From one photography collector to another: a venue for thoughtful discussion of vintage and contemporary photography via reviews of recent museum exhibitions, gallery shows, photography auctions, photo books, art fairs and other items of interest to photography collectors large and small.
Monday, April 13, 2009
Ray K. Metzker, Wanderings @Laurence Miller
JTF (just the facts): A total of 31 images, mostly framed in white and matted, and hung in the entry and one large room in the gallery. The pictures range from 1969 to 2008, though most were taken in the 1980s. (Installation shots at right.)
Comments/Context: If a musician has had a long enough career, along the way at some point, all the songs that didn't make it onto one of the albums are gathered up and released on their own as a group. By definition, none of these songs was so great that it merited singular attention in the past, but at this point, they are good enough to help fill in a broader and deeper view of the artist's entire output, and are especially of interest to committed fans.
The current Metzker show on view at Laurence Miller is the photographic equivalent of this out takes and b-sides album. It is a collection of odds and ends that fell outside Metzker's more famous projects, images that don't exactly fit into a neat and tidy narrative of his work. What is common to the pictures is Metzker's keen eye for abstraction and pattern. There are fences, reflections in car windshields, dark shadows, dense wood construction, and even nature (trees/bushes), all seen with a fragmented two dimensional flatness that concentrates the attention on the lines and forms rather than the subject matter. Another group of images use a blurred tree as an interrupting device, throwing the images out of kilter, echoing his Pictus Interruptus series of the late 1970s. While none of these qualify as Metzker's best, his unique approach to picture making is very much in evidence, and there are many excellent pictures to be found among these wanderings.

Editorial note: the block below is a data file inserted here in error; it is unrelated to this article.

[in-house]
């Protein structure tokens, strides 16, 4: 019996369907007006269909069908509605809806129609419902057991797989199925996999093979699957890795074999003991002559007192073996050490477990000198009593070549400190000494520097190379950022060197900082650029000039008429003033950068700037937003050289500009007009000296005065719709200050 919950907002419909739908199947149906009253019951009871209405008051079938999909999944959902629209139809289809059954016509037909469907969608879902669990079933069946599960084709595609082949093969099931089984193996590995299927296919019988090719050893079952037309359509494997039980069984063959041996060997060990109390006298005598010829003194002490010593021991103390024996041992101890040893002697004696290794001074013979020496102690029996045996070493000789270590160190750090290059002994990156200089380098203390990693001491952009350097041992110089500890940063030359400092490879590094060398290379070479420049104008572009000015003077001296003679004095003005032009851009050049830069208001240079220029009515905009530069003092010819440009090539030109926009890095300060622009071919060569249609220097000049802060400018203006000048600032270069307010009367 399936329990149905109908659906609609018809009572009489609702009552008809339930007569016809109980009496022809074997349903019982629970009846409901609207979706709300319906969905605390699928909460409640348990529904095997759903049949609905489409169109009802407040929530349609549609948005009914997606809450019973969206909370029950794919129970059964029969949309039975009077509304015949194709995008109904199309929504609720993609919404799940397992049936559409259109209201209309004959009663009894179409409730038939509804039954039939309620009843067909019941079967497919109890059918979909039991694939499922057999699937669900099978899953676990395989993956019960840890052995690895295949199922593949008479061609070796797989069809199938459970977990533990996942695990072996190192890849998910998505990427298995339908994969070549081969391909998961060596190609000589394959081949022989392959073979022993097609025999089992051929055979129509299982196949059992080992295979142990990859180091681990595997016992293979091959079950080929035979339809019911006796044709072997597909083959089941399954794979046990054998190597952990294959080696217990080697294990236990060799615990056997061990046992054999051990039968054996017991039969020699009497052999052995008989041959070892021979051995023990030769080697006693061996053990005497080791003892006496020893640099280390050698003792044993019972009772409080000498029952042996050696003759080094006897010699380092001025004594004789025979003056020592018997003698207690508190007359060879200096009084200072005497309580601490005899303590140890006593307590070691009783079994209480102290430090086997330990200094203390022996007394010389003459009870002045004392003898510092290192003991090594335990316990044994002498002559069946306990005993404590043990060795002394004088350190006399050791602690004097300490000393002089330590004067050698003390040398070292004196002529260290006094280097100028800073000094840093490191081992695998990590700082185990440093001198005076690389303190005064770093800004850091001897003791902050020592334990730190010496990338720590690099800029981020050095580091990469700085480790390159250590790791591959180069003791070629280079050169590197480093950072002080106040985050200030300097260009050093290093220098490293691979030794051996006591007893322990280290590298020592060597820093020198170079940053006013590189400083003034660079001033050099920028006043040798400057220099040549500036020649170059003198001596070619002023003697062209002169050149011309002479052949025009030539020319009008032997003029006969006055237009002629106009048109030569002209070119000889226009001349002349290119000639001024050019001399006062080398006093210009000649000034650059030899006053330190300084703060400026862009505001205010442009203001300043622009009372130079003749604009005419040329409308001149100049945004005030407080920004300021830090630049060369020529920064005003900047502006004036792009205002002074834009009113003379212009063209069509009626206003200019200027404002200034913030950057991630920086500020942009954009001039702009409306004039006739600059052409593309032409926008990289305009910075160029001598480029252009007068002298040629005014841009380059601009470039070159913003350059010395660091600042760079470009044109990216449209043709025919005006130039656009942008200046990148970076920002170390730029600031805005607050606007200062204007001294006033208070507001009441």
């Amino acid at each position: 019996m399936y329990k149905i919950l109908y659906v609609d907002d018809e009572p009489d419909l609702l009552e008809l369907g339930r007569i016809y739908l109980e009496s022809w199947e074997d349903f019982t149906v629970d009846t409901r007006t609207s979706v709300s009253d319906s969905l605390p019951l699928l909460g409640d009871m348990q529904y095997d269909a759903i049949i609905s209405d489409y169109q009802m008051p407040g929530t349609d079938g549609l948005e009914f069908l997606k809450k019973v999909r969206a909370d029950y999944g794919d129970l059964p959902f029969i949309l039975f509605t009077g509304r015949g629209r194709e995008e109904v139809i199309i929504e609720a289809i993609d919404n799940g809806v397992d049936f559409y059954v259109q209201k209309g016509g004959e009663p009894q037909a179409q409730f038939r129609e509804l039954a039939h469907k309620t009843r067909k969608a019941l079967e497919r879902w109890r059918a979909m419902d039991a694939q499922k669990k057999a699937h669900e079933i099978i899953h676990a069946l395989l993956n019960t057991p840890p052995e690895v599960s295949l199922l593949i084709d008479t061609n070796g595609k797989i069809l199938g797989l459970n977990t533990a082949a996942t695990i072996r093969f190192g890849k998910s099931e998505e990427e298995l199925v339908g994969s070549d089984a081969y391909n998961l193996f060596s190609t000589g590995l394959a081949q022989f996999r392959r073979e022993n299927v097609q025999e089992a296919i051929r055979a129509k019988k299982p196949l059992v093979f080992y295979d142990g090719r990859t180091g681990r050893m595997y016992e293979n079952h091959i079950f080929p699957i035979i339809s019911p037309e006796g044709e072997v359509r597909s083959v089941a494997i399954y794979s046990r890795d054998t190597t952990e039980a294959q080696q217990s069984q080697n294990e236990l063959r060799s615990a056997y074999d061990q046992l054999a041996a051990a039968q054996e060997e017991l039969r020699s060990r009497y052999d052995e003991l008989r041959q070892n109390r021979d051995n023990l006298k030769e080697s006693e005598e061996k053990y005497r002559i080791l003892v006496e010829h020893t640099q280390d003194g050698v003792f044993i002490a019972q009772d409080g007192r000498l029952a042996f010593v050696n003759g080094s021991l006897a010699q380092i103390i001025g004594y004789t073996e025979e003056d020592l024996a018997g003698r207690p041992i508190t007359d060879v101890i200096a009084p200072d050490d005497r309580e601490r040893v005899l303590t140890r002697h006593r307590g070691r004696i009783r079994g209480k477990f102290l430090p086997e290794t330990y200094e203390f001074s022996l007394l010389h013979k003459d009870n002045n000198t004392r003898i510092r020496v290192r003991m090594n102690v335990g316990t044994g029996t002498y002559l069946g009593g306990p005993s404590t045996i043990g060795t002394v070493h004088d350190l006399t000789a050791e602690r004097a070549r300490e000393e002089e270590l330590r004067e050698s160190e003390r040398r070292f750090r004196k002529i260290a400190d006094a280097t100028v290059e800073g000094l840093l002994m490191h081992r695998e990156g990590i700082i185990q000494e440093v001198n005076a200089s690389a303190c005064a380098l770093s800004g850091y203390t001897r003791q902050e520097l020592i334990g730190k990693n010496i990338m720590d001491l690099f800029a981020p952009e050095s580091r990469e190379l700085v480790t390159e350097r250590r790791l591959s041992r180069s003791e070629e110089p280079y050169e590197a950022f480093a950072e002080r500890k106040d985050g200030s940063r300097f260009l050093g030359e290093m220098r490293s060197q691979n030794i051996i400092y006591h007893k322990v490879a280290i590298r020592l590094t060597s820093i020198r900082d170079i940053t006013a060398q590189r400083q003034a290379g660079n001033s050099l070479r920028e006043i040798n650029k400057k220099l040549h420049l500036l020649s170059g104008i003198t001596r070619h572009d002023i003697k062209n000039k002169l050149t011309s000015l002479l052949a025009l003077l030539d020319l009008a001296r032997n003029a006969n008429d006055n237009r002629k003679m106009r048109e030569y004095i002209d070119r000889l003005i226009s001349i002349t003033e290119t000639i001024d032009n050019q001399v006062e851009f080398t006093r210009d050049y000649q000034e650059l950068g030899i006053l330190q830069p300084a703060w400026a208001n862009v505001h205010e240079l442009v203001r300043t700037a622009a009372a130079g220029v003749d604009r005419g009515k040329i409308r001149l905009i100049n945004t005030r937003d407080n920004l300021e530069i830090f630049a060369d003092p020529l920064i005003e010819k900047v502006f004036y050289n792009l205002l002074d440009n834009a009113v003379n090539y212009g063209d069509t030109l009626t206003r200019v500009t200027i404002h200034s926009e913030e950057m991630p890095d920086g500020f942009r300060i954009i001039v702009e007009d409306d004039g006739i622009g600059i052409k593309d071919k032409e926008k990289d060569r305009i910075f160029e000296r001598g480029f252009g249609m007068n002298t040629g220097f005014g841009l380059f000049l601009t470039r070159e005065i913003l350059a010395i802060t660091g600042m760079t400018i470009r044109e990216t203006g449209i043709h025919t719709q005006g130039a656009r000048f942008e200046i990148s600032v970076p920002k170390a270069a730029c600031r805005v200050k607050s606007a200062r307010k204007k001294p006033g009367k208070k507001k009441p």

Collector's POV: For the most part, the images in the show are $5000, with one at $6000 and another at $10000. There is a small group of vintage 1960's images from Metzker's more famous work tucked away on one wall, priced between $7500 and $40000. We still don't have a Metzker in our collection at this point, although we continue to actively look for just the right one. In this show, I enjoyed the four fence images pictured above best.
Rating: * (one star) GOOD (rating system described here)